It’s been nearly a year since Edward Hospital in Naperville reported its first case of COVID-19.
On March 22 2020, the hospital announced it was treating four inpatients with the novel coronavirus.
Lindsay Cerchio, a nurse in the Intensive Care Unit at Edward, volunteered to treat the hospital’s first patient with COVID-19.
What it Was Like Treating The First Patient With COVID-19
“At the time everybody was obviously scared and freaked out about it,” said Cerchio. “I live alone with my dog, so I was like ‘ok I don’t live with anybody who’s immunocompromised or any at-risk population at home’. So I volunteered to take it. And then, just a few short weeks after that, everybody in the unit was having a COVID patient.”
In addition, the Naperville hospital set up a blue tent outside of its building in case of a surge.
Moment of Realization
“I walked through the tent, out in the ER drive, and I thought ‘yeah, this is a pandemic’,” said Infection Control Manager at Edward Hospital Mary Anderson.
Anderson says she’s seen potential pandemics like SARS, MERS, and Avian Influenza, but nothing like the scale of COVID-19.
She admits in the beginning the hospital wasn’t prepared for the pandemic, due to the shortage of personal protective equipment, but says Edward never ran out of PPE or put its staff in a compromising situation.
“We had to be really creative and do all kinds of things to think outside the box, and use and reuse personal protective equipment in way that we had never been thought as health care workers,” said Anderson. **just check transcription on this one – it technically should be “in a way that we had never thought of as health care workers” but I’m not sure how it came out when she said it
Community Support for Edward Hospital Heroes
Cerchio said the support meant the world to her and kept her going through some rough days. She highlighted a note that a young girl wrote to her as a source of motivation.
“One folded napkin, two staple rubber bands, three put it on, because she said she wanted to make me a mask so I could go to the store too,” said Cerchio. “So she made me a paper towel napkin mask, and it’s actually really cute and adorable. That was goofy, funny, and sweet. I loved that.”
COVID-19 patients at Edward declined last summer, but spiked in the fall and winter. In November, Edward was treating its highest amount of coronavirus patients at 97.
“The second time around it was like it hit harder, and the virus was stronger as you can anticipate with a second wave,” said Cerchio. “There were times where every bed in our unit was full and there were other patients that needed to be in the ICU. It was very hard to juggle who needs to be in the ICU and who can transfer out, what can we do?”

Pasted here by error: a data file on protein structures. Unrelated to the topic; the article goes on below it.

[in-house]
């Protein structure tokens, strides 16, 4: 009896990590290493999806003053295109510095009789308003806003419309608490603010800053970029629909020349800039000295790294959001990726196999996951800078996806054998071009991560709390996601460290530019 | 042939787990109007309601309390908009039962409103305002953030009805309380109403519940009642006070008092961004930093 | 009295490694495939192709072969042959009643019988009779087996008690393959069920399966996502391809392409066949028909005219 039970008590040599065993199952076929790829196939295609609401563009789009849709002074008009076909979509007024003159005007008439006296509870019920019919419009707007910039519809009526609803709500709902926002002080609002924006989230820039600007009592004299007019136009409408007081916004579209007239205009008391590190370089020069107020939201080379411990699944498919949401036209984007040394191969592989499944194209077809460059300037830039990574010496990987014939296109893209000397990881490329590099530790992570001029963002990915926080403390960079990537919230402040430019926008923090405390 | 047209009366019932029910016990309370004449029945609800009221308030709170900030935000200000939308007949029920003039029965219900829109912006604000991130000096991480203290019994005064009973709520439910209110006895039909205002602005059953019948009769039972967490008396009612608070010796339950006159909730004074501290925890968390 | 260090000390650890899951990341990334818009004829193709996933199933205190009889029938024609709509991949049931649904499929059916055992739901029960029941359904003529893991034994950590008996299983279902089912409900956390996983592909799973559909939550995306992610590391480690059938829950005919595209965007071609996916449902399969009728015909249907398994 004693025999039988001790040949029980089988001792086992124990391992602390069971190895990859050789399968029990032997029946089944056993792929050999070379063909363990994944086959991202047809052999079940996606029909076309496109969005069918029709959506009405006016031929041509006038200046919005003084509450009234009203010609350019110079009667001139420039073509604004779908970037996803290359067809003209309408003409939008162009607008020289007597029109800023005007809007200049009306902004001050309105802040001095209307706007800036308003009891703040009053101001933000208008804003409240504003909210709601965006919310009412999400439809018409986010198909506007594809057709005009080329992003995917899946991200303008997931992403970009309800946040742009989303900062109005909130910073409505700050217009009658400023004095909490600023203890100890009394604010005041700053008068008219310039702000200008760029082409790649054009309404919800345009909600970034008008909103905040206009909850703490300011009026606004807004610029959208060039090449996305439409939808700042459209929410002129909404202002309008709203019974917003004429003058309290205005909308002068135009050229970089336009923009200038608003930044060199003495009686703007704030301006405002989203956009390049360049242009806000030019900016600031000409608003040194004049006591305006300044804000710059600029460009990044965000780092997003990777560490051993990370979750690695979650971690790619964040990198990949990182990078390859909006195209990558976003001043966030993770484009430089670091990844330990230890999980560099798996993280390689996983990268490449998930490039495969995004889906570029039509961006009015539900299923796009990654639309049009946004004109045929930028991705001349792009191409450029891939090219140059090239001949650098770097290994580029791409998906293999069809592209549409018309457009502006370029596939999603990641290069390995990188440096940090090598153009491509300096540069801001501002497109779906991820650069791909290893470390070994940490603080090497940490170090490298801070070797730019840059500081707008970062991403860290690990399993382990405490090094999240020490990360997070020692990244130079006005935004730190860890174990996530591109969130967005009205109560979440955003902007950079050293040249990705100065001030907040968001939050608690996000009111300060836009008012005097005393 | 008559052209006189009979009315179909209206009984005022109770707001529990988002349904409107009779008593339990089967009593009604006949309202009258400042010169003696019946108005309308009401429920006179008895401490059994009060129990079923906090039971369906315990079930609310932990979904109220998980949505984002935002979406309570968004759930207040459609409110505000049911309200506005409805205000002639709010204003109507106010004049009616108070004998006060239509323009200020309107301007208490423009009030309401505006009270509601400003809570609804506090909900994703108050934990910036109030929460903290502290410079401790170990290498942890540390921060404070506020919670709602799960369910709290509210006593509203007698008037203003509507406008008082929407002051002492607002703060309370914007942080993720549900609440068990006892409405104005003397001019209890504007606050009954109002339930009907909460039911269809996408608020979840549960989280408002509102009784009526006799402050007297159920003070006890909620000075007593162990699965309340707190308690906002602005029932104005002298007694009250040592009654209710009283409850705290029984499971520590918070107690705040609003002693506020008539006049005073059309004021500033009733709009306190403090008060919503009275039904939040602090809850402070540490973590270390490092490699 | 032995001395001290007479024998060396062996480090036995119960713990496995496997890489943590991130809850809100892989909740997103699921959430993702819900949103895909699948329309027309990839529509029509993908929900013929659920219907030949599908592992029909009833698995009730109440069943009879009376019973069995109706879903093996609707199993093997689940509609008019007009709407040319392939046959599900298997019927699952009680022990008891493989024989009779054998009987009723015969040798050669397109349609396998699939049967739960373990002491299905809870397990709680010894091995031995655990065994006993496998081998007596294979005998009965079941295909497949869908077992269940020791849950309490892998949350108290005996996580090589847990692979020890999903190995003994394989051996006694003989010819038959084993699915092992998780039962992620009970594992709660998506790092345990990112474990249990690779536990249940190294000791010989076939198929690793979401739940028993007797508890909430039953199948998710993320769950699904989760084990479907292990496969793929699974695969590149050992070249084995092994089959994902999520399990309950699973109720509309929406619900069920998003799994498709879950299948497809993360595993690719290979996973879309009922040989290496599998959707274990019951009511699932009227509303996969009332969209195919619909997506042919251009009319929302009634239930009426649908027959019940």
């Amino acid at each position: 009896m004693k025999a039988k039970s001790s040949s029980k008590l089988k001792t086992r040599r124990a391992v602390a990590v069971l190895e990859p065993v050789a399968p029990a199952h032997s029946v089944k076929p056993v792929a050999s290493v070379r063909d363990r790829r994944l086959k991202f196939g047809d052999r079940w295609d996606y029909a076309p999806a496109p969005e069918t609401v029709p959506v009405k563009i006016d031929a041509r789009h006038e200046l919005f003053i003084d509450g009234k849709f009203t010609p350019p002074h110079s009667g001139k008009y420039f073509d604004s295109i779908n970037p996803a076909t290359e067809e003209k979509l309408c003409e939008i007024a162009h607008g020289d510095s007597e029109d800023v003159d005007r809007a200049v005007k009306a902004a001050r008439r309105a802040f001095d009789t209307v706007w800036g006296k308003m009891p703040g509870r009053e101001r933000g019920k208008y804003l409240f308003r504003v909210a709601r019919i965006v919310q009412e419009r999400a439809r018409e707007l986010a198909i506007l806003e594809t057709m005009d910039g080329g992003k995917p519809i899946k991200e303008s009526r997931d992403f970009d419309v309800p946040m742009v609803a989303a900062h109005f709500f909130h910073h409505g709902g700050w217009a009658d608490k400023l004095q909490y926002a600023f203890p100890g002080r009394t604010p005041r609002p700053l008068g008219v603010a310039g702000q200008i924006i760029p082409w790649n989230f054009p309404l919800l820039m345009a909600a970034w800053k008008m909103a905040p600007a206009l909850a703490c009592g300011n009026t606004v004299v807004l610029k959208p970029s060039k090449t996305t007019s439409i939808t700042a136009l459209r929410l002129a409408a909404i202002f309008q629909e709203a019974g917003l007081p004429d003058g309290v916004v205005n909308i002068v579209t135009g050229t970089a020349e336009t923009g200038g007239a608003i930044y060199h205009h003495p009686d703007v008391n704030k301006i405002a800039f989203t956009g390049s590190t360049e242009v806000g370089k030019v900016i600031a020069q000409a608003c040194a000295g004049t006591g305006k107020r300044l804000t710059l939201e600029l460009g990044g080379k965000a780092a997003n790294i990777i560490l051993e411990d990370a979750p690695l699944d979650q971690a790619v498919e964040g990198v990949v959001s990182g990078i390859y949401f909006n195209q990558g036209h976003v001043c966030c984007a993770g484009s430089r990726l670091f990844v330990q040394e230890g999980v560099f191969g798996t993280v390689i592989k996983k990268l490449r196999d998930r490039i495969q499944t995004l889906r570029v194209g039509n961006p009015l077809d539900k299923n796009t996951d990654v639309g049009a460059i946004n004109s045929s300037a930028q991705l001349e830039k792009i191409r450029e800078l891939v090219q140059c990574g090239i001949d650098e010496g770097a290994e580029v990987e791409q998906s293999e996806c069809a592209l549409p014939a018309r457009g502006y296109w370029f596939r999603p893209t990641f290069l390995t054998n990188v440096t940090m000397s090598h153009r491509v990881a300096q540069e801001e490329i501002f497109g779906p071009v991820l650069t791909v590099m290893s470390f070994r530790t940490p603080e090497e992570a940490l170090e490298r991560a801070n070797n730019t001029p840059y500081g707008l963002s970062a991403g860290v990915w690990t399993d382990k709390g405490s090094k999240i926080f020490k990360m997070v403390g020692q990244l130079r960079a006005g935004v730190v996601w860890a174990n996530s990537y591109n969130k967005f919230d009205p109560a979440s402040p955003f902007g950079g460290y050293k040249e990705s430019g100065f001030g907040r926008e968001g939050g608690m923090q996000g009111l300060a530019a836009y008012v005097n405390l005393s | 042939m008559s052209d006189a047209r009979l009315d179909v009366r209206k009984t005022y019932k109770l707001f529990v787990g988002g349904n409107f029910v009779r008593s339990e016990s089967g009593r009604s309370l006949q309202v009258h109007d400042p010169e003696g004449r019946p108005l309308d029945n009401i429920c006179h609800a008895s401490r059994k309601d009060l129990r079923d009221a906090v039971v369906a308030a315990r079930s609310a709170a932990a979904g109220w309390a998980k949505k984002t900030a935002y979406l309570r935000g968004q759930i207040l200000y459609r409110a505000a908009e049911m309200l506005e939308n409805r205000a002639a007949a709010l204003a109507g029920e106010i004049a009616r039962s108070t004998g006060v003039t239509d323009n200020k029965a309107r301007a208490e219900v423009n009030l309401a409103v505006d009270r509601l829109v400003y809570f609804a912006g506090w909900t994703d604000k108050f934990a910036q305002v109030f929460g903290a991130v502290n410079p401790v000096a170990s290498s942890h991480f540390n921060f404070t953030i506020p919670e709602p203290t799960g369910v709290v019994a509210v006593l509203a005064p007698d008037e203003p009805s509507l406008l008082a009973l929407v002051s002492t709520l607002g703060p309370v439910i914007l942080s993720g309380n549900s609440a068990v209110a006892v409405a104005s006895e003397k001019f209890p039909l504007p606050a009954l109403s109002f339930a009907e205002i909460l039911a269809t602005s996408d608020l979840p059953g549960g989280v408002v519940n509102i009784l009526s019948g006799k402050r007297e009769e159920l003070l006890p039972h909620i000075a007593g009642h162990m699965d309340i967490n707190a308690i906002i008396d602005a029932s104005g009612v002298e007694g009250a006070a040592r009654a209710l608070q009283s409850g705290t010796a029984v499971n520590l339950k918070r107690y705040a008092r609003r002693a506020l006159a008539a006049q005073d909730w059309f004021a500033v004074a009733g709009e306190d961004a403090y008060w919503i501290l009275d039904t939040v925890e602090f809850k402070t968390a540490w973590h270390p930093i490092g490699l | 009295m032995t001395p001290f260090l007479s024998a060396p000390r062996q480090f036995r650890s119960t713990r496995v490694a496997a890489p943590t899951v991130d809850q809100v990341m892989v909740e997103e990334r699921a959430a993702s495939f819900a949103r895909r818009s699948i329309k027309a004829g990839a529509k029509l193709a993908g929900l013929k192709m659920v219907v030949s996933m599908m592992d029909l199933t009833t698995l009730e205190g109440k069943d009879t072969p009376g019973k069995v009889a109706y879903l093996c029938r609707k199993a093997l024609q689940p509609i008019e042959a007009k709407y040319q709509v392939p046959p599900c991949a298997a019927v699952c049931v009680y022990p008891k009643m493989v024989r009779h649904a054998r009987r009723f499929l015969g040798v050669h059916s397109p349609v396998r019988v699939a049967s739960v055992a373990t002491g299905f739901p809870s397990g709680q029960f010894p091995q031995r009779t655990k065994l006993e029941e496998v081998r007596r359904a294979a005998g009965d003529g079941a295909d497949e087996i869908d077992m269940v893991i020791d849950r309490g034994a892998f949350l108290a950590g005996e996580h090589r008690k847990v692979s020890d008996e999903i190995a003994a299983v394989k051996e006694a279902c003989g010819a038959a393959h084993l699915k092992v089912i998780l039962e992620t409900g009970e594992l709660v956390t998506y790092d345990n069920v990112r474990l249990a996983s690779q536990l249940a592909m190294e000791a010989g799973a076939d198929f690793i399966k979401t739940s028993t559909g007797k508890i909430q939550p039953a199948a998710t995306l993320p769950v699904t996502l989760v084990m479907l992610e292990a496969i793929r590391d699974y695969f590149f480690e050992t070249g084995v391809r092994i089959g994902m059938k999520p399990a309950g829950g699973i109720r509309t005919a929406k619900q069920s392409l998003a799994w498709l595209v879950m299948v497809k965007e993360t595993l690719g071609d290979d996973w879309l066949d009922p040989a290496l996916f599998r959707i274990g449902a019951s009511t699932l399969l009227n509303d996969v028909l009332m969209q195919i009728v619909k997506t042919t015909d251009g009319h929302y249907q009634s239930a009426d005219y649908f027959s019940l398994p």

Cerchio said the pandemic also had an effect on Edward staff, resulting in a lot of turnover at the hospital.
As things seemed bleak, Edward, along with the rest of the world, received some much needed help in the form of a vaccine.
COVID-19 vaccines doses first arrived at Edward on December 17 and not long after cases at the hospital began to drop.
“It was just such a feeling of hope, gratitude and excitement,” said Anderson. “I think it really has made a huge difference and for our community.” Just checking on the transcription here
At the time of this recording Edward is currently treating 20 confirmed cases COVID-19 patients.
Light at The End of The Tunnel
Though vaccine rollouts have not been ideal, Anderson asks community members to stay patient as we near the finish line.
“If you are waiting for your vaccine please wait patiently, but keep trying because it will be available” said Anderson. “As soon as we can get it to you we will.”
Story of a Lifetime for Edward Hospital Heroes
Through it all Cerchio and Anderson say they’ve learned a lot over the past year as they’ve played a personal part in this historic pandemic.
“Any of our frontline workers that you the opportunity to talk to, I think, have a phenomenal story to tell,” said Anderson. “A story that they will probably recount for many, many years, maybe for their entire lifetime, to future generation of health care workers, and to their children and grandchildren.”
Naperville News 17’s Christian Canizal reports.
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